In what appears to be a bottoming out of the job market at the closest to full employment that Flagler and Florida may see in this economic cycle, the unemployment rate in the state remained at 3.4 percent in June, hovering withing a decimal point of that figure either way for a year, while Flagler’s seasonally unadjusted unemployment rate ticked up 4.1 percent, from 3.6 percent in May. Flagler’s unemployment rate has also hovered in the same range for a year, give or take a few more decimal points.
But unlike more recent months that saw strong growth in Flagler’s labor force, the labor force in June was flat, at 48,376, while the number of unemployed persons rose by 243, and the number of people holding jobs fell by almost the same number (255). The labor force is still at or near record levels, and is stronger by 1,000 than at this point last year. The number of Flagler residents with jobs, which set a record last month (46,648) was at 46,393. It was at 44,000 in January 2018, so employment in the county grew 5.4 percent in just 18 months. The labor force remains smaller than half the total population of the county (112,000 by the Census Bureau’s July 2018 estimate).
The number of people with jobs represents anyone living in Flagler and holding a job, but not necessarily in Flagler. So the employment figure is not necessarily a reflection of economic activity in the county proper, but of the employment status of its residents. The figures also don;t reflect full-time employment, but all employment. A person logging a single hour of work during the period surveyed is considered employed.
The state’s labor department doesn’t release the alternative measure of employment, which take into account those who are under-employed–those employed part-time because they couldn’t find full-time work, or have had their hours cut back, and those who have dropped out of the labor force out of discouragement. The federal government tracks those measures, which would place Florida’s unemployment and under-employment rate at 7.5 percent, one decimal point below the national average. Florida’s alternative rate has improved in the past 12 months enough to fall below the national average. For most of the years since the Great Recession, it had been well above the national average.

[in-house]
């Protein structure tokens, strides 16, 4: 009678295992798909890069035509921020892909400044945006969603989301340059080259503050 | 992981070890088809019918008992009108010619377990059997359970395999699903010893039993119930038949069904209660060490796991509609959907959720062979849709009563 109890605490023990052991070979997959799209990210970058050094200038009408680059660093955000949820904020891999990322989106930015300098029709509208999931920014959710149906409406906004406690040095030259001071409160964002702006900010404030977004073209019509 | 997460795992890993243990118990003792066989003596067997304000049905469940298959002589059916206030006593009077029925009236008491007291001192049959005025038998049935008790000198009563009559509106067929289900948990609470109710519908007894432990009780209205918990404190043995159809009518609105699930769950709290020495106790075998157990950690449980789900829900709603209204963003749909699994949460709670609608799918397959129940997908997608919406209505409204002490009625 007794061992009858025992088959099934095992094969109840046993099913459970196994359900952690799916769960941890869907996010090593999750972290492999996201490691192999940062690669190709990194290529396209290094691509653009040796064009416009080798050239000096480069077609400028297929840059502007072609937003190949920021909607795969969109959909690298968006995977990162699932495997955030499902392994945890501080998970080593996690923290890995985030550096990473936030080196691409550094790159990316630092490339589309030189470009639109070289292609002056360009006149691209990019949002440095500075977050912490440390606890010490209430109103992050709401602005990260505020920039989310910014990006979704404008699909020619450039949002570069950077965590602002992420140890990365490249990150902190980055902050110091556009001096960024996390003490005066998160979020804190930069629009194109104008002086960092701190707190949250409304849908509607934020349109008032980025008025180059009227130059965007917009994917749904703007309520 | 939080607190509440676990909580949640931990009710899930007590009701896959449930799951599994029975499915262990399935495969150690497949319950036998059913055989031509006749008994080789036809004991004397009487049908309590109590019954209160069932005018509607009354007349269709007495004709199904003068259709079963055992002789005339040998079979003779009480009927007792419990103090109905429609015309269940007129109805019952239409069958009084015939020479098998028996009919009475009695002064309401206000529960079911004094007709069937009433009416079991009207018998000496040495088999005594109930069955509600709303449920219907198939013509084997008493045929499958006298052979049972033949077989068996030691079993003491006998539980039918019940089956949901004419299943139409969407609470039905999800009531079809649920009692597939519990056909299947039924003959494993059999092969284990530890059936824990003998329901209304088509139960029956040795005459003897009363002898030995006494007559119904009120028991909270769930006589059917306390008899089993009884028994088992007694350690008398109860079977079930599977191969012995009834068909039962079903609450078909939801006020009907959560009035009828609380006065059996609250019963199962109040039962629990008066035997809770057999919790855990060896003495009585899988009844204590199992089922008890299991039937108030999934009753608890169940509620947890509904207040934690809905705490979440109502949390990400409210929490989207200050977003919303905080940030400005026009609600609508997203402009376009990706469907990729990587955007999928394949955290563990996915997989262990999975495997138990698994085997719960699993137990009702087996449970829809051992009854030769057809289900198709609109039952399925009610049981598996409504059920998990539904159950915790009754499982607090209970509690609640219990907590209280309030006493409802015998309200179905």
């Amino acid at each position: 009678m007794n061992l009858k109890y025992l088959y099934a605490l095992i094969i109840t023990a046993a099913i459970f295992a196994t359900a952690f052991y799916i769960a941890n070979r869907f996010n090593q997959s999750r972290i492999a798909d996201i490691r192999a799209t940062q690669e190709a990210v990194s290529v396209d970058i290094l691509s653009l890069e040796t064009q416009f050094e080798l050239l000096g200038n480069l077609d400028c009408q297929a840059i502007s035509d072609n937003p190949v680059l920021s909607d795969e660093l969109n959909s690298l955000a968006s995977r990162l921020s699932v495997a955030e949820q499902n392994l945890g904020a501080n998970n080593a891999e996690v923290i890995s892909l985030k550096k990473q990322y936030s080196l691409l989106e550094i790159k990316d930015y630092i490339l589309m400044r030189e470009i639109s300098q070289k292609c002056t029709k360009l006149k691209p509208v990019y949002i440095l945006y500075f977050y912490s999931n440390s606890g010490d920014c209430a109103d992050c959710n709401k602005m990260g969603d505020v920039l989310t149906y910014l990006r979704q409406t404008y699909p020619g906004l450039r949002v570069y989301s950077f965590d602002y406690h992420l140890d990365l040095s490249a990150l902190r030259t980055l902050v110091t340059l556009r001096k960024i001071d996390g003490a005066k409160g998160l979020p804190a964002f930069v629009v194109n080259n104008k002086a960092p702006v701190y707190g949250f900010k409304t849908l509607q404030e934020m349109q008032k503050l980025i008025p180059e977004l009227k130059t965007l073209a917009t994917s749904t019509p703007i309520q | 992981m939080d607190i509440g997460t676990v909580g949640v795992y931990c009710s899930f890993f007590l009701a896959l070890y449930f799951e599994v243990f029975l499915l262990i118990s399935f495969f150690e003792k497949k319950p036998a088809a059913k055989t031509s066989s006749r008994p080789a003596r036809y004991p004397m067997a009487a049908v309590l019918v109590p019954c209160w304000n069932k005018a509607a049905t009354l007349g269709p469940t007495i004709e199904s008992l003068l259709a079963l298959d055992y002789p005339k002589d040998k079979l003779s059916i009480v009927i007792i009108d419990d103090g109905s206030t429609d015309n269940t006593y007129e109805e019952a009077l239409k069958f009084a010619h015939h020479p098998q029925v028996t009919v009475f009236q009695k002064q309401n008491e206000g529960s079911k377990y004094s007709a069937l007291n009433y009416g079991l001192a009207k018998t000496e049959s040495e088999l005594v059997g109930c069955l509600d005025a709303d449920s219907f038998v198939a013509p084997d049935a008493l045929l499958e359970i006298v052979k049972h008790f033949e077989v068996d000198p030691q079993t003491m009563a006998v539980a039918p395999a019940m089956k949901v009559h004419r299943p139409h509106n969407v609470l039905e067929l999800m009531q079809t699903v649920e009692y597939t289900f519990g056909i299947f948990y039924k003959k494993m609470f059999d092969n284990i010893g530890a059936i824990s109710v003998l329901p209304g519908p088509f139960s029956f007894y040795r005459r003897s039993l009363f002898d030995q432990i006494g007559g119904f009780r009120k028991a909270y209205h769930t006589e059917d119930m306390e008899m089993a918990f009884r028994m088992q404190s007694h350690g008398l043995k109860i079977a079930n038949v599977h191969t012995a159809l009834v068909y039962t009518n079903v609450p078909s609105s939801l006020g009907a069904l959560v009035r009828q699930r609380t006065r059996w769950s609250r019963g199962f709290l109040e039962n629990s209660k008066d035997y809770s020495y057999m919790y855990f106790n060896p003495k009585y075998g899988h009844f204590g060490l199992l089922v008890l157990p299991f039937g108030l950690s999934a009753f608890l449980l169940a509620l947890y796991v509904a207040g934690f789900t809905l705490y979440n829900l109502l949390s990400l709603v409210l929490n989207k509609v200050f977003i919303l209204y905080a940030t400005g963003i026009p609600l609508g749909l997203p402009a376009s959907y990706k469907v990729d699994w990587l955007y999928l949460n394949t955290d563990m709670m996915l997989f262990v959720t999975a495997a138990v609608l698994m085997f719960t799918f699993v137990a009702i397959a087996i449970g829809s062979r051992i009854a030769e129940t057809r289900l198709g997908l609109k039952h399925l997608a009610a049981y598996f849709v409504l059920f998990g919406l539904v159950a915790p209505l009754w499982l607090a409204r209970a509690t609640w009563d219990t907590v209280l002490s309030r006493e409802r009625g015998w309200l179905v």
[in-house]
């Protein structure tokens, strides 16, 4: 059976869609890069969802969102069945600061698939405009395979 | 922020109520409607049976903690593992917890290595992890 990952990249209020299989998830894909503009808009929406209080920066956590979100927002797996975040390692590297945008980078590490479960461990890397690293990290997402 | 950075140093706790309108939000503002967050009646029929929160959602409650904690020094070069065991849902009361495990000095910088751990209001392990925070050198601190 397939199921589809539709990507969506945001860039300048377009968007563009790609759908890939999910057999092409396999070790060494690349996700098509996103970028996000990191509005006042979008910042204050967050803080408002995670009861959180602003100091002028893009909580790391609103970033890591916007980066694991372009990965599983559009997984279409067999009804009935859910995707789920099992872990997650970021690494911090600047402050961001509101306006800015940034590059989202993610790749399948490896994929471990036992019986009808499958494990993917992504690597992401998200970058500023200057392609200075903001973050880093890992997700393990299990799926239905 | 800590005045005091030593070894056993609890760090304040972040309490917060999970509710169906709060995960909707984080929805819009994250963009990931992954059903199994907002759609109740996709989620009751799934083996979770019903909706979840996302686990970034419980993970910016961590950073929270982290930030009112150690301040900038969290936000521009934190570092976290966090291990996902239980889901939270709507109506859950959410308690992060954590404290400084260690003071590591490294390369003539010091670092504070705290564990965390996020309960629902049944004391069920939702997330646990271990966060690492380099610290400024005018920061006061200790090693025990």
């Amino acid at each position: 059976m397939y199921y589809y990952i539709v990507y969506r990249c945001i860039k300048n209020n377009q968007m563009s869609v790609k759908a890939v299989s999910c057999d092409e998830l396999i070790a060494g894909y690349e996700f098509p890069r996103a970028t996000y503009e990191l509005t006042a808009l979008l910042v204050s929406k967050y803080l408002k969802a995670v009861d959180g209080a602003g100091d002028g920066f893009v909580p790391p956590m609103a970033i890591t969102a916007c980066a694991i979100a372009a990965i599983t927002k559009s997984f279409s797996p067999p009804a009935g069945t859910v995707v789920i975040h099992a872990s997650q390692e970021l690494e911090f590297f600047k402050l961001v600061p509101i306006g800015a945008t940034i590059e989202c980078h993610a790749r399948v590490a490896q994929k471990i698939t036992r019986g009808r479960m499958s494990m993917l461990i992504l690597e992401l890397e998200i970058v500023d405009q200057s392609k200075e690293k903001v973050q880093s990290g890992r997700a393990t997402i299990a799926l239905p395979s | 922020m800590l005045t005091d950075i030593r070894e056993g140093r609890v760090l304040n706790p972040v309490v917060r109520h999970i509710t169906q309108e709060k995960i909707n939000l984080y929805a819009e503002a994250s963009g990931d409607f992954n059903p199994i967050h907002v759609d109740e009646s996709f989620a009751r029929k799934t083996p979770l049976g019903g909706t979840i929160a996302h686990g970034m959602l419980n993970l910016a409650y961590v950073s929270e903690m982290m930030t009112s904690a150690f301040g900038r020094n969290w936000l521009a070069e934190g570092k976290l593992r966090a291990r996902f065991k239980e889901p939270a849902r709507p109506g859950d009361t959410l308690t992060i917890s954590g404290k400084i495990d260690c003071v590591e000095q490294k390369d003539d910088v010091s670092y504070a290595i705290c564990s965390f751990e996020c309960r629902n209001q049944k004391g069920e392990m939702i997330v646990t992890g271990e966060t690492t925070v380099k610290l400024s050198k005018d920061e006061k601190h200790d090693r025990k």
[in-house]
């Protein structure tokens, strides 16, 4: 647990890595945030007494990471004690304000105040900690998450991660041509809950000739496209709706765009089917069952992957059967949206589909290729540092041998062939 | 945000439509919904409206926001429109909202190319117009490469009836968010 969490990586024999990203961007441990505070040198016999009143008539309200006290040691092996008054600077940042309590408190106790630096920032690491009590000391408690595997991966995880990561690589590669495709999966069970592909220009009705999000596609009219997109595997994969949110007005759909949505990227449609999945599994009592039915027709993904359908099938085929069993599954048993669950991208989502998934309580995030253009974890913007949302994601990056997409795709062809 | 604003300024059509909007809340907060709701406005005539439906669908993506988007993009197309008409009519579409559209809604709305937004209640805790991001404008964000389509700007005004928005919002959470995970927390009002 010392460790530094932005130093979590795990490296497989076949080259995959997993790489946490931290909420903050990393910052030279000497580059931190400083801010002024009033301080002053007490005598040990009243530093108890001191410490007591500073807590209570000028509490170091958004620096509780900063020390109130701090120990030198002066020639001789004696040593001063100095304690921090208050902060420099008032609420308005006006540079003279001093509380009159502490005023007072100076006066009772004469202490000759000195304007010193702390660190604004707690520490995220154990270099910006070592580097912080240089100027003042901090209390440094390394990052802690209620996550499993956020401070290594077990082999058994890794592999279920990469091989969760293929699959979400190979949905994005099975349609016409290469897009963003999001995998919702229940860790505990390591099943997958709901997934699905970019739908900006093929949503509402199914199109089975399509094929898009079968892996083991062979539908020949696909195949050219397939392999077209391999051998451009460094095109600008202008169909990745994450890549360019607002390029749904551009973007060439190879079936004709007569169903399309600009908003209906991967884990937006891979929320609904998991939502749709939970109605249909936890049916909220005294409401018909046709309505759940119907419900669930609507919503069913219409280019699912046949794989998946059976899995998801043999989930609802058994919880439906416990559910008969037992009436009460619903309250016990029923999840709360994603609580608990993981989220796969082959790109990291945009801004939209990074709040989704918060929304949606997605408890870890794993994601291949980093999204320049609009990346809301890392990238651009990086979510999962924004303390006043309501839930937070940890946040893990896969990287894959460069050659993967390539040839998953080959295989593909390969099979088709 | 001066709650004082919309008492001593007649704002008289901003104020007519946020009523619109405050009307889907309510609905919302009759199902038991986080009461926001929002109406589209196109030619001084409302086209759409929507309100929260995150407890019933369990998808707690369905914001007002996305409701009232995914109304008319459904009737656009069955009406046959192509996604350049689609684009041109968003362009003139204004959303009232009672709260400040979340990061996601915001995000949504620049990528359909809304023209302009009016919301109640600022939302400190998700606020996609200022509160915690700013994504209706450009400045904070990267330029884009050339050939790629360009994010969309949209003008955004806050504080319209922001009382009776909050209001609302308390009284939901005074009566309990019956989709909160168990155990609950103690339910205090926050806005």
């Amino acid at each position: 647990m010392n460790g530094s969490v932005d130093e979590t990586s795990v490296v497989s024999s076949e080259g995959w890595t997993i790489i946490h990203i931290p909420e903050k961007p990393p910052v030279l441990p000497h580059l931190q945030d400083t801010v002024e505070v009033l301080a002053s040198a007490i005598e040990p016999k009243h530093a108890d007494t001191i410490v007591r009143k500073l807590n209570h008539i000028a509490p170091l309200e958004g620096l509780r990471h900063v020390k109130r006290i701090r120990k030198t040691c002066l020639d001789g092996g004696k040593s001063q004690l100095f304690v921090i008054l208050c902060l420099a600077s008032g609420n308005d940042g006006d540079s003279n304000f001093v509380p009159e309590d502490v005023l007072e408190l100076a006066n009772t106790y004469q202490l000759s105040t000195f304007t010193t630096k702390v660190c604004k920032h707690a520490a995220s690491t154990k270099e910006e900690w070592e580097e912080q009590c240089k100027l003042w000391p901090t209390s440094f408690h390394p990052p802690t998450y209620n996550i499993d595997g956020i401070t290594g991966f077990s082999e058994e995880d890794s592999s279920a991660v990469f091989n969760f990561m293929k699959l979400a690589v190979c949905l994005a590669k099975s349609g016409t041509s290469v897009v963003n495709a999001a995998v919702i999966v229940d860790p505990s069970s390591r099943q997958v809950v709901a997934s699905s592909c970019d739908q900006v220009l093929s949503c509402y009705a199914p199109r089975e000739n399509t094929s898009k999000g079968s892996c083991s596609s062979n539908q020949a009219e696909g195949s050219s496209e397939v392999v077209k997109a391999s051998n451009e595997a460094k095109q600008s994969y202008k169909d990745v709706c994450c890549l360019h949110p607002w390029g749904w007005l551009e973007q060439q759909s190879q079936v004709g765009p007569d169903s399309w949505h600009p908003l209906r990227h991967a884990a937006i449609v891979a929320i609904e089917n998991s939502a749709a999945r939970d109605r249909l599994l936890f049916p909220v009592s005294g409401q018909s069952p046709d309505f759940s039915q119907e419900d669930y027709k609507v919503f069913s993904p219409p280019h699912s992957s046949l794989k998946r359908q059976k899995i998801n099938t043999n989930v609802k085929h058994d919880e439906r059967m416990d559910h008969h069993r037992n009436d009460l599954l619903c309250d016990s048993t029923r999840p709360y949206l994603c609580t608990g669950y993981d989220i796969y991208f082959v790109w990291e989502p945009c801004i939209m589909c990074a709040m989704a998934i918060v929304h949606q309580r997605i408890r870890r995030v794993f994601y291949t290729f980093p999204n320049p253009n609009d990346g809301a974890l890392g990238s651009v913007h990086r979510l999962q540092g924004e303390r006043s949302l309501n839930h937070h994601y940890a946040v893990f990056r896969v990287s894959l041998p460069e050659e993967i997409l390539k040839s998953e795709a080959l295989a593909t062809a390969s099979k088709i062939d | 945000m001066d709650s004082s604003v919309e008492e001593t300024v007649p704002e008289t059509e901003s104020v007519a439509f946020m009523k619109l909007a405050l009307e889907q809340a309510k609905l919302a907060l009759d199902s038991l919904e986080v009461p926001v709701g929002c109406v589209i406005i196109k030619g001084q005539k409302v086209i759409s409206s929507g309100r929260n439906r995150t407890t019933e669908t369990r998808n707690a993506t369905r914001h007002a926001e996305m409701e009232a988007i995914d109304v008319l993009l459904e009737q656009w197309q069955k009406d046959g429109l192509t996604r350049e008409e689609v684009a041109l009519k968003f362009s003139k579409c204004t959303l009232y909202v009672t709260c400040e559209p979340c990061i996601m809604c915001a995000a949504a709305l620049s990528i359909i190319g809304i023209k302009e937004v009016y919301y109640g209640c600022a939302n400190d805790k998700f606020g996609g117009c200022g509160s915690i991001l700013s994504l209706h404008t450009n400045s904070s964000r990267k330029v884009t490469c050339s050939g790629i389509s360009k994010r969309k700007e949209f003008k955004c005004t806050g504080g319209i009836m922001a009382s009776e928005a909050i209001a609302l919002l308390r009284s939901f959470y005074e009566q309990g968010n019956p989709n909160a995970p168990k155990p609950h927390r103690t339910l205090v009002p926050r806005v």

There were 349,000 unemployed Floridians in June out of a labor force of 10.3 million. Florida does not count the unemployed who no longer search for work, or comply with restrictive state rules–such as showing proof of looking for work–required to be counted among the unemployed, so the figure is generally an undercount. Nevertheless, the state added 16,100 jobs in June, for a total of 218,000 over the previous 12 months, with education services adding the most jobs over that period (54,700).
Most job sectors saw some job growth, with 2,000 jobs added in mining, logging or construction, 4,400 jobs in professional and technical services, and 5,500 jobs in education and health services. Government jobs added 4,600 people to their payrolls, with the bulk of those in local governments. But like his predecessor, Gov. Ron DeSantis in his various job-announcement releases is focusing only on private-sector job creation.
In June, Monroe had the lowest unemployment rate at 2.4 percent, followed by St. Johns and Okaloosa County (2.9 percent) Walton (3.0) and Orange (3.1). Hendry County, which many years ago relieved Flagler of that unhappy distinction, had the highest unemployment rate (6.6 percent), followed by Hardee
(5.9), Citrus and Sumter (5.2).
The full June report is below.